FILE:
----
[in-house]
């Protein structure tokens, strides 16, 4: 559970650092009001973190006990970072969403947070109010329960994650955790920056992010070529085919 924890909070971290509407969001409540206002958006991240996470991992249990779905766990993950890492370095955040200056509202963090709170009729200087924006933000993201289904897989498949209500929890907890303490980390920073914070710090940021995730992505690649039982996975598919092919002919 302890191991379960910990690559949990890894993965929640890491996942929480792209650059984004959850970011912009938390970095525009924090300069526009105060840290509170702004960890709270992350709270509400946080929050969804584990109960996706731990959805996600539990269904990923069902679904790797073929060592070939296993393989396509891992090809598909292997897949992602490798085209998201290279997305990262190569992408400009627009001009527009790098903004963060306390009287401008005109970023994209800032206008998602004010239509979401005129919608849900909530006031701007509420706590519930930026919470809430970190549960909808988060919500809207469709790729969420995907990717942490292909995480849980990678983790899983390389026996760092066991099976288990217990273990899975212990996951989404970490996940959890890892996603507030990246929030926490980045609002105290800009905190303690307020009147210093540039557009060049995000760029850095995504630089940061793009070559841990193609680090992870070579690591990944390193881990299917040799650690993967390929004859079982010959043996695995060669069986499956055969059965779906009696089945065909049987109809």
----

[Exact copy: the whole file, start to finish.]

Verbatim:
[in-house]
């Protein structure tokens, strides 16, 4: 559970650092009001973190006990970072969403947070109010329960994650955790920056992010070529085919 924890909070971290509407969001409540206002958006991240996470991992249990779905766990993950890492370095955040200056509202963090709170009729200087924006933000993201289904897989498949209500929890907890303490980390920073914070710090940021995730992505690649039982996975598919092919002919 302890191991379960910990690559949990890894993965929640890491996942929480792209650059984004959850970011912009938390970095525009924090300069526009105060840290509170702004960890709270992350709270509400946080929050969804584990109960996706731990959805996600539990269904990923069902679904790797073929060592070939296993393989396509891992090809598909292997897949992602490798085209998201290279997305990262190569992408400009627009001009527009790098903004963060306390009287401008005109970023994209800032206008998602004010239509979401005129919608849900909530006031701007509420706590519930930026919470809430970190549960909808988060919500809207469709790729969420995907990717942490292909995480849980990678983790899983390389026996760092066991099976288990217990273990899975212990996951989404970490996940959890890892996603507030990246929030926490980045609002105290800009905190303690307020009147210093540039557009060049995000760029850095995504630089940061793009070559841990193609680090992870070579690591990944390193881990299917040799650690993967390929004859079982010959043996695995060669069986499956055969059965779906009696089945065909049987109809």